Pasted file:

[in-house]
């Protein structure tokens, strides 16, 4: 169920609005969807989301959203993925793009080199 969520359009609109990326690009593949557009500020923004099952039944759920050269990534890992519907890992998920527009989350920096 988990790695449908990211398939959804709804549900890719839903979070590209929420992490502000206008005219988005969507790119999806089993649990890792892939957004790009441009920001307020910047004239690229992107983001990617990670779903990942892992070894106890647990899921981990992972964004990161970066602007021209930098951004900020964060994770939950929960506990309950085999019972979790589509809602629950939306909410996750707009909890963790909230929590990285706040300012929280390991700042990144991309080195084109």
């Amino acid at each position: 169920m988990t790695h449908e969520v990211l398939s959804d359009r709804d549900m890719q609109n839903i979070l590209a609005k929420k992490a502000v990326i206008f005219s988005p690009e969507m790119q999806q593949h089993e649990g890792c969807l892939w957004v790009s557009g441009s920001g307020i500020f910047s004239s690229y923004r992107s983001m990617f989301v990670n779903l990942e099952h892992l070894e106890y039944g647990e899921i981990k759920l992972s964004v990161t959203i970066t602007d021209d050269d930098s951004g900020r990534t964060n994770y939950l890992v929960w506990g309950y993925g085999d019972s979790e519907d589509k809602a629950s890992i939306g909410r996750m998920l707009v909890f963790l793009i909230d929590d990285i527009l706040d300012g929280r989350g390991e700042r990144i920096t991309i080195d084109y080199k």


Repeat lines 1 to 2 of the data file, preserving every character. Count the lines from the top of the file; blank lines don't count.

[in-house]
């Protein structure tokens, strides 16, 4: 169920609005969807989301959203993925793009080199 969520359009609109990326690009593949557009500020923004099952039944759920050269990534890992519907890992998920527009989350920096 988990790695449908990211398939959804709804549900890719839903979070590209929420992490502000206008005219988005969507790119999806089993649990890792892939957004790009441009920001307020910047004239690229992107983001990617990670779903990942892992070894106890647990899921981990992972964004990161970066602007021209930098951004900020964060994770939950929960506990309950085999019972979790589509809602629950939306909410996750707009909890963790909230929590990285706040300012929280390991700042990144991309080195084109």